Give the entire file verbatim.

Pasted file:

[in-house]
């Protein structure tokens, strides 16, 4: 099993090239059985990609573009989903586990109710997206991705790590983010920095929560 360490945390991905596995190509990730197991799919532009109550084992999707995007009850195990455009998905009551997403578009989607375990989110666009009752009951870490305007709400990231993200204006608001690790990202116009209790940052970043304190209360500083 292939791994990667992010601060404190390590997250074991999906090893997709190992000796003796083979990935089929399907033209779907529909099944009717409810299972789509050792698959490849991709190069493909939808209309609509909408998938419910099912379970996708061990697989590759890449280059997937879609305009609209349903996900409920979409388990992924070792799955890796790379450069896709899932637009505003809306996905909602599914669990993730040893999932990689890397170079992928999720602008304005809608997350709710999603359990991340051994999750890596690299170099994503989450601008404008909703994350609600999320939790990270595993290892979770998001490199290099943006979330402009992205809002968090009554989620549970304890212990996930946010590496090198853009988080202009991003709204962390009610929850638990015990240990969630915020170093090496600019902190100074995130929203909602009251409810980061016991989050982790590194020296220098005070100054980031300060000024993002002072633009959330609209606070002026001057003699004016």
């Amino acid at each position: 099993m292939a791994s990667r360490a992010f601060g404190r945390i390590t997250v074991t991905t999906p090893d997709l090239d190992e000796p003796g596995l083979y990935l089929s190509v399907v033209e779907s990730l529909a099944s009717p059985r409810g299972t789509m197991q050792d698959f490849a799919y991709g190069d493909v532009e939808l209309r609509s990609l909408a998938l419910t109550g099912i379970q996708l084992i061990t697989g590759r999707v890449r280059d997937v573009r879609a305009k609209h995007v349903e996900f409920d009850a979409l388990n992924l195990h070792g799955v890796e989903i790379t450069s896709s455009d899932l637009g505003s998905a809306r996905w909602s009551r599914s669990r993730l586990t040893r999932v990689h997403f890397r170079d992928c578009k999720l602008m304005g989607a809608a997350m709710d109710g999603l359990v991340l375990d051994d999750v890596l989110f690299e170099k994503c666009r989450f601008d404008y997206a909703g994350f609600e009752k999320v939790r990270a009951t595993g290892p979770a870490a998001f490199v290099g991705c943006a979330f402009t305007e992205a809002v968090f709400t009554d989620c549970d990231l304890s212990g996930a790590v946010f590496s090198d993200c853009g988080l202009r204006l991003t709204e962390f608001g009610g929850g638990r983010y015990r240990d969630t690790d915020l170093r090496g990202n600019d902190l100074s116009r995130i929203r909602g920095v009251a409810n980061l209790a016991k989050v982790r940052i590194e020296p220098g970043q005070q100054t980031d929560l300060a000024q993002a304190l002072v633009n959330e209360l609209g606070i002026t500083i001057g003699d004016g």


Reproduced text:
[in-house]
């Protein structure tokens, strides 16, 4: 099993090239059985990609573009989903586990109710997206991705790590983010920095929560 360490945390991905596995190509990730197991799919532009109550084992999707995007009850195990455009998905009551997403578009989607375990989110666009009752009951870490305007709400990231993200204006608001690790990202116009209790940052970043304190209360500083 292939791994990667992010601060404190390590997250074991999906090893997709190992000796003796083979990935089929399907033209779907529909099944009717409810299972789509050792698959490849991709190069493909939808209309609509909408998938419910099912379970996708061990697989590759890449280059997937879609305009609209349903996900409920979409388990992924070792799955890796790379450069896709899932637009505003809306996905909602599914669990993730040893999932990689890397170079992928999720602008304005809608997350709710999603359990991340051994999750890596690299170099994503989450601008404008909703994350609600999320939790990270595993290892979770998001490199290099943006979330402009992205809002968090009554989620549970304890212990996930946010590496090198853009988080202009991003709204962390009610929850638990015990240990969630915020170093090496600019902190100074995130929203909602009251409810980061016991989050982790590194020296220098005070100054980031300060000024993002002072633009959330609209606070002026001057003699004016």
């Amino acid at each position: 099993m292939a791994s990667r360490a992010f601060g404190r945390i390590t997250v074991t991905t999906p090893d997709l090239d190992e000796p003796g596995l083979y990935l089929s190509v399907v033209e779907s990730l529909a099944s009717p059985r409810g299972t789509m197991q050792d698959f490849a799919y991709g190069d493909v532009e939808l209309r609509s990609l909408a998938l419910t109550g099912i379970q996708l084992i061990t697989g590759r999707v890449r280059d997937v573009r879609a305009k609209h995007v349903e996900f409920d009850a979409l388990n992924l195990h070792g799955v890796e989903i790379t450069s896709s455009d899932l637009g505003s998905a809306r996905w909602s009551r599914s669990r993730l586990t040893r999932v990689h997403f890397r170079d992928c578009k999720l602008m304005g989607a809608a997350m709710d109710g999603l359990v991340l375990d051994d999750v890596l989110f690299e170099k994503c666009r989450f601008d404008y997206a909703g994350f609600e009752k999320v939790r990270a009951t595993g290892p979770a870490a998001f490199v290099g991705c943006a979330f402009t305007e992205a809002v968090f709400t009554d989620c549970d990231l304890s212990g996930a790590v946010f590496s090198d993200c853009g988080l202009r204006l991003t709204e962390f608001g009610g929850g638990r983010y015990r240990d969630t690790d915020l170093r090496g990202n600019d902190l100074s116009r995130i929203r909602g920095v009251a409810n980061l209790a016991k989050v982790r940052i590194e020296p220098g970043q005070q100054t980031d929560l300060a000024q993002a304190l002072v633009n959330e209360l609209g606070i002026t500083i001057g003699d004016g």